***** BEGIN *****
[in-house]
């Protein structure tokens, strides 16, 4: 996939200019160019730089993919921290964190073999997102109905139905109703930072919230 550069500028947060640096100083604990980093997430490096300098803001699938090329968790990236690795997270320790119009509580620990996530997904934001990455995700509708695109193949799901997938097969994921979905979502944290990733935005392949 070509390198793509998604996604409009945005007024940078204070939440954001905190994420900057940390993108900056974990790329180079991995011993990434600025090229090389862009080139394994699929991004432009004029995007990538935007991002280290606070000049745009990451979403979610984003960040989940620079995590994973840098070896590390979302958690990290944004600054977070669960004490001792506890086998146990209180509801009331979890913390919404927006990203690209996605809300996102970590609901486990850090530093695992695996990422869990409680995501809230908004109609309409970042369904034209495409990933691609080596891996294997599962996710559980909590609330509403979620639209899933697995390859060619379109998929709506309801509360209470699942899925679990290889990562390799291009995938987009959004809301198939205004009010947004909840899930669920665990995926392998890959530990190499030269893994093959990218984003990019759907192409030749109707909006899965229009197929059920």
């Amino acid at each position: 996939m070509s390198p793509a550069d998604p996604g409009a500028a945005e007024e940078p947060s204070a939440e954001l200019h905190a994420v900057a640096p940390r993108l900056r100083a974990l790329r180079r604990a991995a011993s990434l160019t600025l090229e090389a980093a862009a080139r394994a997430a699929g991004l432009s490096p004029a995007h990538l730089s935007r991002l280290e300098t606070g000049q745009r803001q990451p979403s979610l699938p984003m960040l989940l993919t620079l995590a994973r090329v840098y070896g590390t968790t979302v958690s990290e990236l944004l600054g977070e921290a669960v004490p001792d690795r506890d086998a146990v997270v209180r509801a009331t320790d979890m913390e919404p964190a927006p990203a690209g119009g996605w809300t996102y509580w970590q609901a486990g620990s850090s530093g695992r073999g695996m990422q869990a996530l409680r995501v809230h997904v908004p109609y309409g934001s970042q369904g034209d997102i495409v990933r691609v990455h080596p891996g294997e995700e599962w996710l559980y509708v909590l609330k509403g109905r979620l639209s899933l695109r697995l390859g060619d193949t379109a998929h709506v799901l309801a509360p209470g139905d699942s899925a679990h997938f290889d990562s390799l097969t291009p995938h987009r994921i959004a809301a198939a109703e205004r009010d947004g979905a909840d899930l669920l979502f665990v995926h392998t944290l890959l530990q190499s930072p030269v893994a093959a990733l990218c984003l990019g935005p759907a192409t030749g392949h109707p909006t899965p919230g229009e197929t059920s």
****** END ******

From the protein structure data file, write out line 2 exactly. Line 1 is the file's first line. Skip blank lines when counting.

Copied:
């Protein structure tokens, strides 16, 4: 996939200019160019730089993919921290964190073999997102109905139905109703930072919230 550069500028947060640096100083604990980093997430490096300098803001699938090329968790990236690795997270320790119009509580620990996530997904934001990455995700509708695109193949799901997938097969994921979905979502944290990733935005392949 070509390198793509998604996604409009945005007024940078204070939440954001905190994420900057940390993108900056974990790329180079991995011993990434600025090229090389862009080139394994699929991004432009004029995007990538935007991002280290606070000049745009990451979403979610984003960040989940620079995590994973840098070896590390979302958690990290944004600054977070669960004490001792506890086998146990209180509801009331979890913390919404927006990203690209996605809300996102970590609901486990850090530093695992695996990422869990409680995501809230908004109609309409970042369904034209495409990933691609080596891996294997599962996710559980909590609330509403979620639209899933697995390859060619379109998929709506309801509360209470699942899925679990290889990562390799291009995938987009959004809301198939205004009010947004909840899930669920665990995926392998890959530990190499030269893994093959990218984003990019759907192409030749109707909006899965229009197929059920």